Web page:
Friday, October 16, 2009

Missing Method in Python

Preamble - optional

Ruby has a whole boat load of methods which allow a programmer to overload and override all kinds of stuff. One of them is 'method_missing', which is a method which is called if you invoke '' and 'bar' is not the name of a method in 'foo'.

The Rails folks use it to transform function names like: find_foo_by_date_and_color(date, color) into a parameterized sql call, thus trading speed for apparent code clarity, added confusion for humans trying to understand the code, and adding inches to their stature as cool programmers.

You probably get from this that I think the Rails people overuse things like method_missing.

You're right.

But that doesn't mean it isn't useful.

So to add inches to my cool programmer stature, here's a case I think is justified - and how to do it in Python, which doesn't directly support method_missing (at least they don't seem to admit it - as far as I was able to find)

The Problem

I'm writing a little local HTTP server for my YASiteKit CMS/web-site kit thing ( and decided to make it HTTPS capable. This turned out to be just a few lines of code in Python 2.6, but it broke the server. It turns out that while SSLSocket objects support some 'file-like' methods, they don't support all of them - such as readline() - which are used in the bowels of the HTTP server library.

The 'obvious solution' is to wrap the SSLSocket in something which adds the necessary methods.

But I'm lazy - in a sense - and decided to try to do this using a Pythonic equivalent to Ruby's missing method machinery.

Python has a rich set of special object methods for defining operations and the like, but it doesn't directly support a missing method call. It does support customizing attribute access so that you can define dynamic attributes - that is attributes which don't actually exist, but have computed values or that you want to create and delete dynamically after compile time.

I was stuck on how to pass arguments to an arbitrary method of a wrapped object instance until I realized that method invocation in Python is a two step process:
  1. look up the attribute
  2. call it with arguments
So the solution is easy:
  1. wrap the object by passing it to the object constructor
  2. create a __getattr__() method which returns getattr(wrapped-instance, method-name)
  3. the Python interpreter then completes the call, with arguments, on the bound method.
If the method exists in wrapped-instance, then the returned value is the method, bound to the wrapped-instance. If not, then wrapped-instance throws an AttributeError exception.

It doesn't interfere with the wrapper's methods because __getattr__() is only called if the attribute is not found.

Besides avoiding writing a lot of method wrapping code, this has the advantage of telling me exactly which methods I have to implement - because when they are called on my wrapper, the wrapped object throws up.

Here's the sample code I wrote to verify the method:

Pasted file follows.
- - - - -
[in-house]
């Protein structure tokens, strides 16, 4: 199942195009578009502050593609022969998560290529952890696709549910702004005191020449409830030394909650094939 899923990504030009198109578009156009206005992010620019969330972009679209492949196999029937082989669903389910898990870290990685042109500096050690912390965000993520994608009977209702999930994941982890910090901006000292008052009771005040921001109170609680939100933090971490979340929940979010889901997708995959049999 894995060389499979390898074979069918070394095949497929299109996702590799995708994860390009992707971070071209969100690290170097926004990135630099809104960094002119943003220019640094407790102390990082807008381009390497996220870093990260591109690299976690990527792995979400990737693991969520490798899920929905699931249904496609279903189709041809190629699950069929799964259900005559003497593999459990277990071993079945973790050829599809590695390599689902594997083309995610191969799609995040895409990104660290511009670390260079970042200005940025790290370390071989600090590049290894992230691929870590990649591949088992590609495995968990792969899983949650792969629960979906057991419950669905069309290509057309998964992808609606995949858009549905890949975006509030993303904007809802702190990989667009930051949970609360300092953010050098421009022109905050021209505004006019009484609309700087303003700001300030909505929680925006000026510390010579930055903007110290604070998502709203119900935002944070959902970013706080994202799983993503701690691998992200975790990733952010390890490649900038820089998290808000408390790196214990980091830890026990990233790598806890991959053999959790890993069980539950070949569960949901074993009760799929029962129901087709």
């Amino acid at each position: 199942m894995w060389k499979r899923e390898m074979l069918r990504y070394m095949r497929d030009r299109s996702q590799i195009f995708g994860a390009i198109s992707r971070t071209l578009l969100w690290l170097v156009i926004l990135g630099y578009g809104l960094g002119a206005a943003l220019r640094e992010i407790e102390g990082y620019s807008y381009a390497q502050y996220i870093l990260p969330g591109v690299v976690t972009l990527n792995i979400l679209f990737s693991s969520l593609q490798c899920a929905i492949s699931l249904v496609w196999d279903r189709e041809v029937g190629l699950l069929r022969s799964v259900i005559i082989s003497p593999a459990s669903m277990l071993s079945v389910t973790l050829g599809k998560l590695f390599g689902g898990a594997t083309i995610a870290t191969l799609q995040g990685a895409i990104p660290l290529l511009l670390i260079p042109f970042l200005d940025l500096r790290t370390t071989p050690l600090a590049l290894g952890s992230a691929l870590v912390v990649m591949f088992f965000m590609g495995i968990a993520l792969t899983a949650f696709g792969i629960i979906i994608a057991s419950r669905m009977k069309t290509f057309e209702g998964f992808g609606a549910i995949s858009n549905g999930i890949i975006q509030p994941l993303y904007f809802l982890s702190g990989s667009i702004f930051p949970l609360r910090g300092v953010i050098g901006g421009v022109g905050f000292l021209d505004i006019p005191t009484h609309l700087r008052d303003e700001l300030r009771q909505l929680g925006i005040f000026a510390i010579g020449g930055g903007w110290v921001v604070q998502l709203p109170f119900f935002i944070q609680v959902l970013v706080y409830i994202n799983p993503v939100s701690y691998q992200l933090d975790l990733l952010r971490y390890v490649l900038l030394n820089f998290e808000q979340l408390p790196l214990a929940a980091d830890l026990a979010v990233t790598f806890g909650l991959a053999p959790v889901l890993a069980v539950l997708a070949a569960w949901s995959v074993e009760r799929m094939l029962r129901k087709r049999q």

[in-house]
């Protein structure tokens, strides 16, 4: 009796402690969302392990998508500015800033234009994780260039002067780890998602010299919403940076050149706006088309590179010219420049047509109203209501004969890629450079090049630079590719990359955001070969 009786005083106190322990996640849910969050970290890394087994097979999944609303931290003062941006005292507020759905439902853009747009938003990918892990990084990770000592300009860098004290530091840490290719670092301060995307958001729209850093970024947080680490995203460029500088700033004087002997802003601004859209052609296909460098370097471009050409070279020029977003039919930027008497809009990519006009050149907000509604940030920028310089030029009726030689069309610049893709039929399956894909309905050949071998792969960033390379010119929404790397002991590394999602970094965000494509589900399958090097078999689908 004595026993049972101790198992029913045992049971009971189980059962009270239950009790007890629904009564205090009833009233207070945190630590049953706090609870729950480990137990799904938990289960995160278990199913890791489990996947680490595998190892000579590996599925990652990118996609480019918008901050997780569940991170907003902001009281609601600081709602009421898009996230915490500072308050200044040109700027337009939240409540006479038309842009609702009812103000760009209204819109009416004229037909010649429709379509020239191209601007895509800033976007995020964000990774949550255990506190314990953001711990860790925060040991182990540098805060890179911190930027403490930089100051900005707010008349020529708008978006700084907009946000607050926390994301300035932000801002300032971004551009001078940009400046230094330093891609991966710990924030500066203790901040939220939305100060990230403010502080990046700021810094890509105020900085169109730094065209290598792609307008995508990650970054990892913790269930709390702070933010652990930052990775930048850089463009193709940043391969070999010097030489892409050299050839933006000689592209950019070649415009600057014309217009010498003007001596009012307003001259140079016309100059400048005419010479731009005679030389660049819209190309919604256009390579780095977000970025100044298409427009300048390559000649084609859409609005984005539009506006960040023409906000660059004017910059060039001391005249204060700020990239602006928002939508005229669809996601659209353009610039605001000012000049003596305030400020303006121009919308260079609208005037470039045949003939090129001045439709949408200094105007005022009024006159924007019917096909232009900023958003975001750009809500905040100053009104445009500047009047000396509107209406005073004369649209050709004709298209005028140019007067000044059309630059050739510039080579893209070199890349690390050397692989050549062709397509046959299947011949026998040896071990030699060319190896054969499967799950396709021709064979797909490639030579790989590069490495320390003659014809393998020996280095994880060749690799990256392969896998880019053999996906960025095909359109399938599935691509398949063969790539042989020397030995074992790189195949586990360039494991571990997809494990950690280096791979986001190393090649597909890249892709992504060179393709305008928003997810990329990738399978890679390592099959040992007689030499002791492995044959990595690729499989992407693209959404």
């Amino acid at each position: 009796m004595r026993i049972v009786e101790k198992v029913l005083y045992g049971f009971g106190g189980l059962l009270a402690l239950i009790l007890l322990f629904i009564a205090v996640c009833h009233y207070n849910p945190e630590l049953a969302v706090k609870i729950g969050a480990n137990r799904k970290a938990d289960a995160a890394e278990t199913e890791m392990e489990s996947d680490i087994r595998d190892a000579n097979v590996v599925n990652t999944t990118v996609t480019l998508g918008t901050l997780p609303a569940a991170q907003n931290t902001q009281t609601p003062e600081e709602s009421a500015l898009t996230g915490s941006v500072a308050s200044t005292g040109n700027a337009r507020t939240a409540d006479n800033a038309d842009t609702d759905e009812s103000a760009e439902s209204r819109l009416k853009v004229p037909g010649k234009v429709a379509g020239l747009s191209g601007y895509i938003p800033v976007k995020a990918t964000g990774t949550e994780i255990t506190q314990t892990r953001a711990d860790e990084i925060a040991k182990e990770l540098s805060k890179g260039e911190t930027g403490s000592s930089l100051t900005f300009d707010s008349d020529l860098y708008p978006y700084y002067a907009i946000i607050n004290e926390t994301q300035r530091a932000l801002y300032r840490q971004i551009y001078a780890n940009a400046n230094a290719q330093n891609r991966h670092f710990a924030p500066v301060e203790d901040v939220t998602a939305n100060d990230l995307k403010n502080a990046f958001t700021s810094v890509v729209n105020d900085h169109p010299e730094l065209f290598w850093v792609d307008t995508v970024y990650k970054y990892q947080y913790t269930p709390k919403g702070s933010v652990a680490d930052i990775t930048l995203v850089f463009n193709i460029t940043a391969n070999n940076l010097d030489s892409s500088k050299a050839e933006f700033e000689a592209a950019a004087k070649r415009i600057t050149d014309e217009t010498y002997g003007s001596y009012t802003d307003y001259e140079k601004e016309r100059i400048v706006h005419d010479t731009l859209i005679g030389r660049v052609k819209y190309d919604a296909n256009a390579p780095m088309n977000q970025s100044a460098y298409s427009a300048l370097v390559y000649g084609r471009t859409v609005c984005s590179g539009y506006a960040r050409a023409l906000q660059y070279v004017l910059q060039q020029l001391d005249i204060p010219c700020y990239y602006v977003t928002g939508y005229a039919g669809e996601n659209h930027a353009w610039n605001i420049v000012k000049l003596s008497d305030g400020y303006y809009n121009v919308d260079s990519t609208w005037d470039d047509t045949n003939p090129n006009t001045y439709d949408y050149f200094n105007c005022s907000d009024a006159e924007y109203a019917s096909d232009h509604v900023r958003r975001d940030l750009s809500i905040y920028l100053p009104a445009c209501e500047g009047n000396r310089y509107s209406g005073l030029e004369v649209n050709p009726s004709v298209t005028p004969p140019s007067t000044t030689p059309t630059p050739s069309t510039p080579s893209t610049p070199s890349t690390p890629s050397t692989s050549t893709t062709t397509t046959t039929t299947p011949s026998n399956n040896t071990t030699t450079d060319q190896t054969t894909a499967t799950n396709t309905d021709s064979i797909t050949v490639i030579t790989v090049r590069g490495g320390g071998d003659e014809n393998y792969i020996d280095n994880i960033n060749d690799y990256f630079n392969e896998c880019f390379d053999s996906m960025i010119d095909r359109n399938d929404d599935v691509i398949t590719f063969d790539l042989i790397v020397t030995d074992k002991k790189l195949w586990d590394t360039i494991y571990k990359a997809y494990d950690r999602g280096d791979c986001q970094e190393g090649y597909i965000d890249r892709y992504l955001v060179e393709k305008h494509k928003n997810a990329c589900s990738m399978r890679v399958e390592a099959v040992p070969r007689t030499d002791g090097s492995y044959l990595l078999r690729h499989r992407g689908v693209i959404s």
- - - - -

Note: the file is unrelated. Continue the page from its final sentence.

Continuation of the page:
class Floof(object):
var = 'This is Floof'
def __init__(self, var):
self.var = var
def func(self, var):
print('\nThis is Floof.func called on self')
print('Floof.var: ', Floof.var)
print('Floof.self.var: ', self.var)
print('Floof.func(var): ', var)

class Foo(object):
var = 'This is Foo'
def __init__(self, var, floof_instance):
self.var = var
self.floof_instance = floof_instance
def __getattr__(self, name):
print('\nFoo.__getattr__(%s) called' % name)
return getattr(self.floof_instance, name)
raise AttributeError('Foo instance: Attribute %s not found' % name)
def foo_func(self, var):
print('\nThis is Foo.func called on self')
print('Foo.var: ', Foo.var)
print('Foo.self.var: ', self.var)
print('Foo.foo_func(var): ', var)
def wrapped_func(self, var):
print('\nI\'m wrapping Floof.func()')

floof = Floof('I\'m a Floof')
floof.func('calling floof.func() directly')
foo = Foo('I\'m a Foo', floof)
foo.foo_func('calling foo.foo_func() directly')
foo.func('calling floof.func() through Foo wrapper')
foo.wrapped_func('calling floof.func() via a wrapper method')
foo.flob('calling foo.flob() which does not exist')
Here's the output:

This is Floof.func called on self
('Floof.var: ', 'This is Floof')
('Floof.self.var: ', "I'm a Floof")
('Floof.func(var): ', 'calling floof.func() directly')

This is Foo.func called on self
('Foo.var: ', 'This is Foo')
('Foo.self.var: ', "I'm a Foo")
('Foo.foo_func(var): ', 'calling foo.foo_func() directly')

Foo.__getattr__(func) called

This is Floof.func called on self
('Floof.var: ', 'This is Floof')
('Floof.self.var: ', "I'm a Floof")
('Floof.func(var): ', 'calling floof.func() through Foo wrapper')

I'm wrapping Floof.func()

This is Floof.func called on self
('Floof.var: ', 'This is Floof')
('Floof.self.var: ', "I'm a Floof")
('Floof.func(var): ', 'calling floof.func() via a wrapper method')

Foo.__getattr__(flob) called

AttributeError: 'Floof' object has no attribute 'flob'

function __getattr__ in at line 52
return getattr(self.floof_instance, name)

See - It works!

1 comment:

Anonymous said...

your blog page mutilates whitespace sensitive Python ... at least as I'm viewing it with Chrome ...